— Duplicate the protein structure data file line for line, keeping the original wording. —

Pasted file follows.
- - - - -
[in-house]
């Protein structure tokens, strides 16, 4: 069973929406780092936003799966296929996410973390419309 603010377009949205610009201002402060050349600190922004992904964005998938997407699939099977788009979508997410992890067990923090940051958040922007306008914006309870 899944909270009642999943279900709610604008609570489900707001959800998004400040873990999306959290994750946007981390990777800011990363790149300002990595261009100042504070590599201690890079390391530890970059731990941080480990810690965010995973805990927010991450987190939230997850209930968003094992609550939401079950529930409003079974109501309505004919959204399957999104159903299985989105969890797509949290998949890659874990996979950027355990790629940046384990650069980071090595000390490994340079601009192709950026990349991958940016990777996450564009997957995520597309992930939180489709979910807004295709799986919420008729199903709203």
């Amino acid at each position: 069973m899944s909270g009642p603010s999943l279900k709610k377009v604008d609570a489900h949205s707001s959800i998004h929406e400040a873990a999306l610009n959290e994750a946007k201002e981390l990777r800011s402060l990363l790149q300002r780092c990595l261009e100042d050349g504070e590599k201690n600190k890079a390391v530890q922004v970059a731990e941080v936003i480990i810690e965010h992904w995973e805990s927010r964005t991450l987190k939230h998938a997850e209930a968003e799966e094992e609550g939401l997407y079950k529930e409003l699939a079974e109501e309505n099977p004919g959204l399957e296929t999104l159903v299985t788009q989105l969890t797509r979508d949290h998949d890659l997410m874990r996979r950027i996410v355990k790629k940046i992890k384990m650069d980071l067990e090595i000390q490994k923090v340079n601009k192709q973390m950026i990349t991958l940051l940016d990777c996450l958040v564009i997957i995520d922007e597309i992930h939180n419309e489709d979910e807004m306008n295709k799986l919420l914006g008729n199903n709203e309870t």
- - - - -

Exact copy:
[in-house]
């Protein structure tokens, strides 16, 4: 069973929406780092936003799966296929996410973390419309 603010377009949205610009201002402060050349600190922004992904964005998938997407699939099977788009979508997410992890067990923090940051958040922007306008914006309870 899944909270009642999943279900709610604008609570489900707001959800998004400040873990999306959290994750946007981390990777800011990363790149300002990595261009100042504070590599201690890079390391530890970059731990941080480990810690965010995973805990927010991450987190939230997850209930968003094992609550939401079950529930409003079974109501309505004919959204399957999104159903299985989105969890797509949290998949890659874990996979950027355990790629940046384990650069980071090595000390490994340079601009192709950026990349991958940016990777996450564009997957995520597309992930939180489709979910807004295709799986919420008729199903709203």
């Amino acid at each position: 069973m899944s909270g009642p603010s999943l279900k709610k377009v604008d609570a489900h949205s707001s959800i998004h929406e400040a873990a999306l610009n959290e994750a946007k201002e981390l990777r800011s402060l990363l790149q300002r780092c990595l261009e100042d050349g504070e590599k201690n600190k890079a390391v530890q922004v970059a731990e941080v936003i480990i810690e965010h992904w995973e805990s927010r964005t991450l987190k939230h998938a997850e209930a968003e799966e094992e609550g939401l997407y079950k529930e409003l699939a079974e109501e309505n099977p004919g959204l399957e296929t999104l159903v299985t788009q989105l969890t797509r979508d949290h998949d890659l997410m874990r996979r950027i996410v355990k790629k940046i992890k384990m650069d980071l067990e090595i000390q490994k923090v340079n601009k192709q973390m950026i990349t991958l940051l940016d990777c996450l958040v564009i997957i995520d922007e597309i992930h939180n419309e489709d979910e807004m306008n295709k799986l919420l914006g008729n199903n709203e309870t």